Money doesn’t come into it. Actually, it does, obviously, starting with the private jet, the flashy wristwatch, the designer sunglasses. And that’s before we get to the pyjamas.
But the question is whether it’s acceptable to wander through an airport in PJs. Is Erling Haaland, the Manchester City footballer, guilty of dragging us down a slippery slope in travel attire? Or should we celebrate his verve, his self-confidence, his fashion sense? Here are two contrasting views…
No, it’s slobbish, says Amanda Platell
He may earn almost £900,000 a week but turning up for a flight wearing £1,000 Dolce & Gabbana pyjamas shows that Erling Haaland has no class, even when he’s on a private jet to Monaco.
What’s more, he echoes a troubling trend whereby travellers increasingly appear at the airport looking like they’ve just fallen out of bed.
Writers Amanda Platell and Alexandra Shulman comment on whether it was acceptable for footballer Erling Haaland (above) to wear his pyjamas on a private jet
On a recent trip to Ibiza I couldn’t believe the state of my fellow passengers who had pitched up for the 6am flight. Yes, we all had to set our alarms for pre-dawn but, surely, out of sheer self-respect there’s time for a shower and a quick change into a clean outfit to travel in.
Why do people think it’s acceptable to look like an unwashed slob when those who are employed to check our tickets, serve us in duty free, prepare our full English breakfast and look after us on the plane are all dressed in their uniforms, neat as a pin.
It’s disrespectful to them and to yourself. Even for me, having travelled from here to Australia and back for 40 years on 20-hour flights, I wouldn’t dream of turning up in PJs, even if they were gold-encrusted.
I’m not saying we should go back to BOAC days when passengers dressed as if they were going to a smart dinner party (although that would be nice) but what’s wrong with a pair of Sweaty Betties and a loose top?
As it happens, as an experienced traveller on long and short haul flights, my preferred attire is a smart loose coat, scarf, jeans and a T-shirt, something I also feel comfortable in when turning up after the flight at a decent hotel.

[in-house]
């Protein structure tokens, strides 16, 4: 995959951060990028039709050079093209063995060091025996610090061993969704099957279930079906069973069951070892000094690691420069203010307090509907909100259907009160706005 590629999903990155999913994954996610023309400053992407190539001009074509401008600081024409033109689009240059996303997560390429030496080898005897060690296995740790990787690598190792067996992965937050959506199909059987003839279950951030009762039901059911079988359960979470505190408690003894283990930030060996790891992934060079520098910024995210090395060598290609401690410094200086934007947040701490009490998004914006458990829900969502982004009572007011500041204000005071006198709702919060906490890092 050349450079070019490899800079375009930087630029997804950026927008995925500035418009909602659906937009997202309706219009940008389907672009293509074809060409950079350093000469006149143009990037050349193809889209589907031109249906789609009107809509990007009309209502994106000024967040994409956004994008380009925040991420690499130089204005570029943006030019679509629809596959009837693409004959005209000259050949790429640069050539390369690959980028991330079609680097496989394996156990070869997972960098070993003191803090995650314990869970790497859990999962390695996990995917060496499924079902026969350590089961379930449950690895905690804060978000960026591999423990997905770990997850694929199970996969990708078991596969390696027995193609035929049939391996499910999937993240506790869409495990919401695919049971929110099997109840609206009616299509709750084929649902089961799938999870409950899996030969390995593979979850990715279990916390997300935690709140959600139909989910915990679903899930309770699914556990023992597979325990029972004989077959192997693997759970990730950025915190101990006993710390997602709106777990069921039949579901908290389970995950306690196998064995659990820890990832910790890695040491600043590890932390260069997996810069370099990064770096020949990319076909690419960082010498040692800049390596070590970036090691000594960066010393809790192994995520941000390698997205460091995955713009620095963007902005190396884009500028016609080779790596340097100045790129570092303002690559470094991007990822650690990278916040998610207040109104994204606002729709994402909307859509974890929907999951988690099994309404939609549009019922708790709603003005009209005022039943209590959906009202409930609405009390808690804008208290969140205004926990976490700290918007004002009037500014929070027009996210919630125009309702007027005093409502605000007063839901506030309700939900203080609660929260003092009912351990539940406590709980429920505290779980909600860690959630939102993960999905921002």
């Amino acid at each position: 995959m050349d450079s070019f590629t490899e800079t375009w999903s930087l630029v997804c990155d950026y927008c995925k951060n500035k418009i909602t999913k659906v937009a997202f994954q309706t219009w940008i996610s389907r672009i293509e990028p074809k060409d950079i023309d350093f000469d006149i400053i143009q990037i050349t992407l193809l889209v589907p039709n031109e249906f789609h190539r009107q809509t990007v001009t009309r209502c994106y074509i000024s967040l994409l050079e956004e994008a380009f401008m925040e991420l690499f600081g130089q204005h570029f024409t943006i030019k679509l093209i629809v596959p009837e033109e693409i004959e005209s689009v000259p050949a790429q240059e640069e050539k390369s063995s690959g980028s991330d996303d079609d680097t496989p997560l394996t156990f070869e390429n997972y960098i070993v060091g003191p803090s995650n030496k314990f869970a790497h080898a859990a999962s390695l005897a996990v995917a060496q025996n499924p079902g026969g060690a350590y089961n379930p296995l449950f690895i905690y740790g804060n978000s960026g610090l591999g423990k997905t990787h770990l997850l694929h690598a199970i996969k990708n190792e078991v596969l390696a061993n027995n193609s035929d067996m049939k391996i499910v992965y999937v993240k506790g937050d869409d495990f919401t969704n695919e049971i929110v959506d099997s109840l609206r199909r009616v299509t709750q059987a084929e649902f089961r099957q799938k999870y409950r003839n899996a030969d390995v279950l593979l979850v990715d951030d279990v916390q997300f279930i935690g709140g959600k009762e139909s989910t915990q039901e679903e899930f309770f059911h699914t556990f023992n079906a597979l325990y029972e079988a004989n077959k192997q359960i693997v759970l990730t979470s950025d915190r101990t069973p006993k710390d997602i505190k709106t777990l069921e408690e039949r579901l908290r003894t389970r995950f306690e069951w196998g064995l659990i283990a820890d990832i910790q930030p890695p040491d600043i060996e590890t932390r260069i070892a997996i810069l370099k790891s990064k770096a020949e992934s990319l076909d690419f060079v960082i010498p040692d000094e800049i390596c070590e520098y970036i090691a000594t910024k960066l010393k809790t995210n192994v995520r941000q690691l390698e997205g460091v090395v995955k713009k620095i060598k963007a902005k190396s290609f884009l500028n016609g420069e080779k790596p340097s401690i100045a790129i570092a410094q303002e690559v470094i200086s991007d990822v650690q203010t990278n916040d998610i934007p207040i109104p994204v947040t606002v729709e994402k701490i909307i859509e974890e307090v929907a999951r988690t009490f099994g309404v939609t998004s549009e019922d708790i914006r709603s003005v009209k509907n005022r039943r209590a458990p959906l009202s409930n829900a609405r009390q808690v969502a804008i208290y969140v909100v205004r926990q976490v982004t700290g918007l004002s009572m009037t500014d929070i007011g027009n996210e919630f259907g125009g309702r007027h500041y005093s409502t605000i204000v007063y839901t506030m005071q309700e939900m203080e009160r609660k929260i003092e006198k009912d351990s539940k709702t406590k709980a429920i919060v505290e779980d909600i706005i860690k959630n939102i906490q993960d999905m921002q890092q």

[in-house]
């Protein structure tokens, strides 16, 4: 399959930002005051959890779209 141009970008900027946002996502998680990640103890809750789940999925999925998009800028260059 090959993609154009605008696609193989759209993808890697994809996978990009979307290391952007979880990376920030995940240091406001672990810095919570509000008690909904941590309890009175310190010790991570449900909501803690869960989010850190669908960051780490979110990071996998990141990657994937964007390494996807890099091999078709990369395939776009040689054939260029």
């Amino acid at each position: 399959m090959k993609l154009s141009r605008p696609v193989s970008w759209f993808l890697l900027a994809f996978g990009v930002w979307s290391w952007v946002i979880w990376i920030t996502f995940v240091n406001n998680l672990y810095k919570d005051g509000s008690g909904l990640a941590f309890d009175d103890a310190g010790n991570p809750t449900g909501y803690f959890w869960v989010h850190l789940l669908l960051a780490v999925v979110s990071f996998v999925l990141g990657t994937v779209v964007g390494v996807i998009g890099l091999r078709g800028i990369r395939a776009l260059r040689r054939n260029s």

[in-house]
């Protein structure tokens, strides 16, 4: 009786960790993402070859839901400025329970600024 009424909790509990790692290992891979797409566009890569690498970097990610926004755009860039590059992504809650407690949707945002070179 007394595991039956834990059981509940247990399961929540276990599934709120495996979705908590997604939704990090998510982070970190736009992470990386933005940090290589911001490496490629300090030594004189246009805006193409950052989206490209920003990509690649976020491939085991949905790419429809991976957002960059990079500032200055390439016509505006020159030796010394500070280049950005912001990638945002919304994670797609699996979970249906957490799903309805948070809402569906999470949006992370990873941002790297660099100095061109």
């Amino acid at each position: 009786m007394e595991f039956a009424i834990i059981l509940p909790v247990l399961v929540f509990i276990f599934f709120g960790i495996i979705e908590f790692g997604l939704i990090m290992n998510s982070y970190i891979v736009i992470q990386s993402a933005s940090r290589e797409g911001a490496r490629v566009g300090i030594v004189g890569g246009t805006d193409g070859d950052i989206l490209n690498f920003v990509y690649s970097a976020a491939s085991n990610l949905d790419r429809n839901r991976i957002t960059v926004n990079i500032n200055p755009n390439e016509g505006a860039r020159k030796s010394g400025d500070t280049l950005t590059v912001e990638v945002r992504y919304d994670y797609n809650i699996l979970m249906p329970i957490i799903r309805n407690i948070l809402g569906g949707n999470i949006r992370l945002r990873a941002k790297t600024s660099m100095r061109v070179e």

Wearing PJs on planes is just naff.
Yes, they’re stylish, says Alexandra Shulman
Not long ago, I was advised by a travel PR that the first rule when it came to wangling upgrades was not to wear denim. I wonder if they’ve come on board with the news that pyjamas are now acceptable.
Or they are, if they’re the right kind of pyjamas because not all pyjamas are created equal. Erling Haaland, Manchester City’s platinum blond striker, definitely has a catwalk-worthy collection, including several pairs by the Italian design duo Dolce & Gabbana who led the movement in anytime, anyplace, anywhere pyjamas.
But he’s not alone in indulging in the appeal of this look. It’s no longer difficult for the rest of us to pull it off, meaning you can travel in the same sartorial comfort, even in seat 23D rather than the cream leather cocoon of the other kind of PJ (private jet). Pyjamas have appeared on the red carpet these days so there’s no reason to avoid them for travelling, but they must have a certain elan. They have, in other words, to be worn with confidence rather than as if the wearer forgot to set the alarm in time for check-in.
Higher class: Smart passengers on an airplane in 1970
I’ve arrived: Actress Sophie Turner at the airport in PJs
So pristine and crease-free colour or a bold print is the way to go. And they should not, under any circumstances, be that kind of pull-on jersey and sweatshirt style. Nor, heaven forbid, feature any kind of cartoon character.
Thought of as the modern two-piece they are simply a great plus when it comes to travelling in comfort.
So much better than being trussed up in a tight pair of trousers, leggings which are always a zero-style zone or shorts (particularly on men) which I find far more slobby than PJs.
Accessorised with styled hair (as Erling does), a pair of shades and some smart carry-on luggage, pyjamas are definitely a serious option for travel.
But when it comes to footwear, fluffy slippers are still very much a no-go area.